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METHAMPHETAMINE USE INDEPENDENTLY PREDICTS PREMATURE AGING IN HIV+ INDIVIDUALS
Sanjay R. Mehta1, Jennifer Iudicello1, Ronald J. Ellis1, Jue Lin2, Erin Morgan1, Debralee Cookson1, Robert K. Heaton1, Igor Grant1, Scott L. Letendre1
1University of California San Diego, La Jolla, CA, USA,2University of California San Francisco, San Francisco, CA, USA
As HIV+ adults grow older, aging-related comorbidities occur more frequently than in age-matched controls. Little is known about the role of substance use, which is common in this population, in this 'premature' aging process. We examined the effects of methamphetamine (METH) dependence and HIV on physiologic and functional measures of aging.
Using clinical, demographic and laboratory measures obtained from 124 participants (HIV-/METH- n=31, HIV-/METH+ n=24, HIV+/METH- n=35, HIV+/METH+ n=34), we examined the impact of HIV serostatus and METH dependence in relation to epigenetic changes (telomere to single copy gene ratio [T/S], mitochondrial DNA [mtDNA] level, and relative abundance of the mitochondrial common deletion within the mtDNA population [RACD]) as well as to functional status, cardiovascular comorbidity (Framingham risk scores), renal functional changes, and age-related anthropometric (hip/waist ratio) changes.
Controlling for age, HIV was associated with a lower Karnofsky rating (p<0.001), a larger hip/waist ratio (p=0.052), higher creatinine (p=0.002), and shorter T/S ratio (p=0.003). Similarly, controlling for age, METH use was associated with a shorter T/S ratio (p=0.002) but a lower creatinine (p=0.029). In multivariate regression including HIV, METH, and age, both METH+ and HIV+ remained significant predictors of shorter T/S ratios. In this model and within our study cohort, a 40-year-old HIV+/METH+ individual had a T/S ratio equivalent to a 44.5-year-old HIV+/METH-, a 45.2-year-old HIV-/METH+, and a 60.7-year-old HIV-/METH- individual. When examining RACD, another epigenetic marker of aging, METH+ participants had significantly smaller RACD (p=0.034) only in the HIV seronegative group. In a multivariate regression of creatinine adjusting for age and body mass index, both HIV and METH remained statistically significant, while tenofovir exposure was not a predictor of creatinine level.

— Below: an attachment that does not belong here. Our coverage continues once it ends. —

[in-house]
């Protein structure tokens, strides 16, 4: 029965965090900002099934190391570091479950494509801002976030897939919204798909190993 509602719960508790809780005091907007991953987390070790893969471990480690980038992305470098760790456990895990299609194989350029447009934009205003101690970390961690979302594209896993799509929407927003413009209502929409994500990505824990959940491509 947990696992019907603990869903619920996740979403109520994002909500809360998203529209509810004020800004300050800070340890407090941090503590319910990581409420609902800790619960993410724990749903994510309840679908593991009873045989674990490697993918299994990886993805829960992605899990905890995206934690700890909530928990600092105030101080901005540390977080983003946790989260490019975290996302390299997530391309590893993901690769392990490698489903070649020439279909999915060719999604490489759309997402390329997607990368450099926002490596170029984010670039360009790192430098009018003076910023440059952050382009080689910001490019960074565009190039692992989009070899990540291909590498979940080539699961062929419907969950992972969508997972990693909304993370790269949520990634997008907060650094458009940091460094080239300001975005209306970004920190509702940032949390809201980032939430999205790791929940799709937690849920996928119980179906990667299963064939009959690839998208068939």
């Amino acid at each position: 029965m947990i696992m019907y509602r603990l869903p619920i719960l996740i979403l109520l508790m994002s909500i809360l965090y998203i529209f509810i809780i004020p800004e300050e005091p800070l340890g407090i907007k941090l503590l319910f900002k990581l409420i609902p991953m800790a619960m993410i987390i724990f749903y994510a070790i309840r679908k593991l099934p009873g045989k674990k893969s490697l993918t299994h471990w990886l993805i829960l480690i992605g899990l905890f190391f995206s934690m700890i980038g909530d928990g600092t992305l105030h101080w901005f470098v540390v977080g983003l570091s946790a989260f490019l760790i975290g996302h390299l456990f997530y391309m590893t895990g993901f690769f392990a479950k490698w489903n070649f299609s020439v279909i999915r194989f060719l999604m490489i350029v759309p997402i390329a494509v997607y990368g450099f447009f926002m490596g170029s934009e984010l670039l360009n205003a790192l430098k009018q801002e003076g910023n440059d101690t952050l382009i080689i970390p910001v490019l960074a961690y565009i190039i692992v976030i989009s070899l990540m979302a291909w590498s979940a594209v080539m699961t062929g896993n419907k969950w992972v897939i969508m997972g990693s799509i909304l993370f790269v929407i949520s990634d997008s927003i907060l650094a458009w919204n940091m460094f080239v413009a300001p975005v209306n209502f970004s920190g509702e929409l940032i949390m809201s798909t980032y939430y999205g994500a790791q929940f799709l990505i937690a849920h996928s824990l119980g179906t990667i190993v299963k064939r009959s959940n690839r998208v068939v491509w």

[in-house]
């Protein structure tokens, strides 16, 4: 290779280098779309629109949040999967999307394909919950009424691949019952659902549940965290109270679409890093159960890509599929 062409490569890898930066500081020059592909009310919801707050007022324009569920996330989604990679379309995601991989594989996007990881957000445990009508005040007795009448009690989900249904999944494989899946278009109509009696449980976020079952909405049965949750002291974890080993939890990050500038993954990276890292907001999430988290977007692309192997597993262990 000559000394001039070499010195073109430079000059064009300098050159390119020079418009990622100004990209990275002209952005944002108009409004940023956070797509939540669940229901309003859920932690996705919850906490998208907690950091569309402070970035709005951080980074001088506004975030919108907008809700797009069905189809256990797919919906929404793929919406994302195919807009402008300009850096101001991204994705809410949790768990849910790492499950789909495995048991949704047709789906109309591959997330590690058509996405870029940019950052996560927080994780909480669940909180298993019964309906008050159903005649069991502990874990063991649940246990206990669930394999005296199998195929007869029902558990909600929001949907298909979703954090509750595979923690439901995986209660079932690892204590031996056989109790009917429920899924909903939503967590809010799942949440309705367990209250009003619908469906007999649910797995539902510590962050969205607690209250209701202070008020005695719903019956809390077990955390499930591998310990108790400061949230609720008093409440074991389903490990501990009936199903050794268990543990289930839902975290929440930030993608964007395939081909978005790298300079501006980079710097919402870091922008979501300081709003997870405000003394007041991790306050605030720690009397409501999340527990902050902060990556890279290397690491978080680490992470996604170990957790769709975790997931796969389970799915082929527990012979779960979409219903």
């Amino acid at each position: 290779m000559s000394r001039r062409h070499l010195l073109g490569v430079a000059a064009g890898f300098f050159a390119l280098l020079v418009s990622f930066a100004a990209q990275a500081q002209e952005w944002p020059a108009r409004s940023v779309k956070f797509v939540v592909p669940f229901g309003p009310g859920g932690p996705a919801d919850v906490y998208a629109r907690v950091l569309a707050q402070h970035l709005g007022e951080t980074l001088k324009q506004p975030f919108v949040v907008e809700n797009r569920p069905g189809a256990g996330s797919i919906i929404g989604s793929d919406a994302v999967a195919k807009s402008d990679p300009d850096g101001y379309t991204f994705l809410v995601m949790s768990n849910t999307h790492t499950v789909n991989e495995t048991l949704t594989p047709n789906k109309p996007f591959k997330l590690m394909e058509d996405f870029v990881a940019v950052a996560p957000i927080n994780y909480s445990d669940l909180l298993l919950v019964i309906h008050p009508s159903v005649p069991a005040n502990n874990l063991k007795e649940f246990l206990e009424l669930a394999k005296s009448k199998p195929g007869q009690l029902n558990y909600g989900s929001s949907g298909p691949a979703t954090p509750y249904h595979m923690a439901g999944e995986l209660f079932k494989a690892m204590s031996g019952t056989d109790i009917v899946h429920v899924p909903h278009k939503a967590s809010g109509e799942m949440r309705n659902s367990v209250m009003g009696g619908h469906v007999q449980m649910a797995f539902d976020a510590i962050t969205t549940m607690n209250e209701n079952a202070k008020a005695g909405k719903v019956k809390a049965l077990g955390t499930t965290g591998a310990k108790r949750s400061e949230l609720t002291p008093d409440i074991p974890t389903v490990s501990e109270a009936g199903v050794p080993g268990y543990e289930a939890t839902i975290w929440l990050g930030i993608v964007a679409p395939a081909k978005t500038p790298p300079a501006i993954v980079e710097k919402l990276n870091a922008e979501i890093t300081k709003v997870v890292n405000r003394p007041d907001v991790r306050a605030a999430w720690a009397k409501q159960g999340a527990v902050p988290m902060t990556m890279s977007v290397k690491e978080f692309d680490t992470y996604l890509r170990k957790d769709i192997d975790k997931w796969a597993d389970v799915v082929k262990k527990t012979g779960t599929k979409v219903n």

Both HIV and METH contribute to premature biological aging with HIV having broader physiologic and epigenetic effects than METH. Consistent with earlier observations, METH was associated with less mtDNA damage, possibly due to induction of autophagy and cell turnover. This may explain the association with improved renal function in METH users, as mitochondrial dysfunction is known to play a significant role in renal disease.